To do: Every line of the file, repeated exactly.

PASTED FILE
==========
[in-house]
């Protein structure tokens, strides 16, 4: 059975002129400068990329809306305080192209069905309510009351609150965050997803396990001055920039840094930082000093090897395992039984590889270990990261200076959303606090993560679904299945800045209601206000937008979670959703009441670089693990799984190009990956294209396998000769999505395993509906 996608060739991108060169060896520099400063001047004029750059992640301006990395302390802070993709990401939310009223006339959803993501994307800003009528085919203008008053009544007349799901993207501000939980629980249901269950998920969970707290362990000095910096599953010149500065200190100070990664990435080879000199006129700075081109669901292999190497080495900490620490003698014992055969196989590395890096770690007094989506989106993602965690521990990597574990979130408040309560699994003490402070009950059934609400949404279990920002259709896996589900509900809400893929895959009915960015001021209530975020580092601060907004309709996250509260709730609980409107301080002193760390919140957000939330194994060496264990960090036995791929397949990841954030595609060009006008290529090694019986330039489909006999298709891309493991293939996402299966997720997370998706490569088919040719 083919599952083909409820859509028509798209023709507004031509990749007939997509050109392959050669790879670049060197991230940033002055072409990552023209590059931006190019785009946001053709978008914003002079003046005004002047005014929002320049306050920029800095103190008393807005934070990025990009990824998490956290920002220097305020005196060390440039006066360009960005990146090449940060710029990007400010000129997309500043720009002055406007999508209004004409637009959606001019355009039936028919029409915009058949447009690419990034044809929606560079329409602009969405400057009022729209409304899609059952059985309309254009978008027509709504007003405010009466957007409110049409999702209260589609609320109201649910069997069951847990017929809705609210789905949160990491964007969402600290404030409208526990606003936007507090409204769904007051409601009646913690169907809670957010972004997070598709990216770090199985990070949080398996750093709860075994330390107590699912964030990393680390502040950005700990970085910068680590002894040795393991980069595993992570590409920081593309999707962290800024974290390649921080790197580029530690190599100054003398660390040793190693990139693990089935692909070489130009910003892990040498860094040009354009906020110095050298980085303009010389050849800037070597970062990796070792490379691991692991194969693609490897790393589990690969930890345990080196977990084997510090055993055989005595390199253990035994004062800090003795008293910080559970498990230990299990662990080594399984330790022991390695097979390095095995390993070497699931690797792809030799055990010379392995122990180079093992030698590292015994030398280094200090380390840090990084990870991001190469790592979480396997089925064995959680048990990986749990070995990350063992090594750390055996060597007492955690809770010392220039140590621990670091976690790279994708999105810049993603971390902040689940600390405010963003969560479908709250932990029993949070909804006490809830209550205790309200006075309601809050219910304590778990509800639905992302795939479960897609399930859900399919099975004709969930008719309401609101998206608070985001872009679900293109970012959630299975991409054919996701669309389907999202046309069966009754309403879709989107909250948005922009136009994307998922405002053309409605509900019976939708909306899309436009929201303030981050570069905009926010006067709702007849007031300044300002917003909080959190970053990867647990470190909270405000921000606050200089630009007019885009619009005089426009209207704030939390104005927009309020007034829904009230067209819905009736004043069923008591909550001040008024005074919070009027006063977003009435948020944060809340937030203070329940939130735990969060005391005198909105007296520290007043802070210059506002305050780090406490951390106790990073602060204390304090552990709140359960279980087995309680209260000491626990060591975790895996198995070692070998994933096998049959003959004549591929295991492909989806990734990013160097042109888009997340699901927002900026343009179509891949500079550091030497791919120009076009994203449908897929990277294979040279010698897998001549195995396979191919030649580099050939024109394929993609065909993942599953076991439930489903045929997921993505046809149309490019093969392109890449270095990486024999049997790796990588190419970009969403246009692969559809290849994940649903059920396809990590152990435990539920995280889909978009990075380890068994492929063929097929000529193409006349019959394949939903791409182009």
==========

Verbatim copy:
[in-house]
């Protein structure tokens, strides 16, 4: 059975002129400068990329809306305080192209069905309510009351609150965050997803396990001055920039840094930082000093090897395992039984590889270990990261200076959303606090993560679904299945800045209601206000937008979670959703009441670089693990799984190009990956294209396998000769999505395993509906 996608060739991108060169060896520099400063001047004029750059992640301006990395302390802070993709990401939310009223006339959803993501994307800003009528085919203008008053009544007349799901993207501000939980629980249901269950998920969970707290362990000095910096599953010149500065200190100070990664990435080879000199006129700075081109669901292999190497080495900490620490003698014992055969196989590395890096770690007094989506989106993602965690521990990597574990979130408040309560699994003490402070009950059934609400949404279990920002259709896996589900509900809400893929895959009915960015001021209530975020580092601060907004309709996250509260709730609980409107301080002193760390919140957000939330194994060496264990960090036995791929397949990841954030595609060009006008290529090694019986330039489909006999298709891309493991293939996402299966997720997370998706490569088919040719 083919599952083909409820859509028509798209023709507004031509990749007939997509050109392959050669790879670049060197991230940033002055072409990552023209590059931006190019785009946001053709978008914003002079003046005004002047005014929002320049306050920029800095103190008393807005934070990025990009990824998490956290920002220097305020005196060390440039006066360009960005990146090449940060710029990007400010000129997309500043720009002055406007999508209004004409637009959606001019355009039936028919029409915009058949447009690419990034044809929606560079329409602009969405400057009022729209409304899609059952059985309309254009978008027509709504007003405010009466957007409110049409999702209260589609609320109201649910069997069951847990017929809705609210789905949160990491964007969402600290404030409208526990606003936007507090409204769904007051409601009646913690169907809670957010972004997070598709990216770090199985990070949080398996750093709860075994330390107590699912964030990393680390502040950005700990970085910068680590002894040795393991980069595993992570590409920081593309999707962290800024974290390649921080790197580029530690190599100054003398660390040793190693990139693990089935692909070489130009910003892990040498860094040009354009906020110095050298980085303009010389050849800037070597970062990796070792490379691991692991194969693609490897790393589990690969930890345990080196977990084997510090055993055989005595390199253990035994004062800090003795008293910080559970498990230990299990662990080594399984330790022991390695097979390095095995390993070497699931690797792809030799055990010379392995122990180079093992030698590292015994030398280094200090380390840090990084990870991001190469790592979480396997089925064995959680048990990986749990070995990350063992090594750390055996060597007492955690809770010392220039140590621990670091976690790279994708999105810049993603971390902040689940600390405010963003969560479908709250932990029993949070909804006490809830209550205790309200006075309601809050219910304590778990509800639905992302795939479960897609399930859900399919099975004709969930008719309401609101998206608070985001872009679900293109970012959630299975991409054919996701669309389907999202046309069966009754309403879709989107909250948005922009136009994307998922405002053309409605509900019976939708909306899309436009929201303030981050570069905009926010006067709702007849007031300044300002917003909080959190970053990867647990470190909270405000921000606050200089630009007019885009619009005089426009209207704030939390104005927009309020007034829904009230067209819905009736004043069923008591909550001040008024005074919070009027006063977003009435948020944060809340937030203070329940939130735990969060005391005198909105007296520290007043802070210059506002305050780090406490951390106790990073602060204390304090552990709140359960279980087995309680209260000491626990060591975790895996198995070692070998994933096998049959003959004549591929295991492909989806990734990013160097042109888009997340699901927002900026343009179509891949500079550091030497791919120009076009994203449908897929990277294979040279010698897998001549195995396979191919030649580099050939024109394929993609065909993942599953076991439930489903045929997921993505046809149309490019093969392109890449270095990486024999049997790796990588190419970009969403246009692969559809290849994940649903059920396809990590152990435990539920995280889909978009990075380890068994492929063929097929000529193409006349019959394949939903791409182009």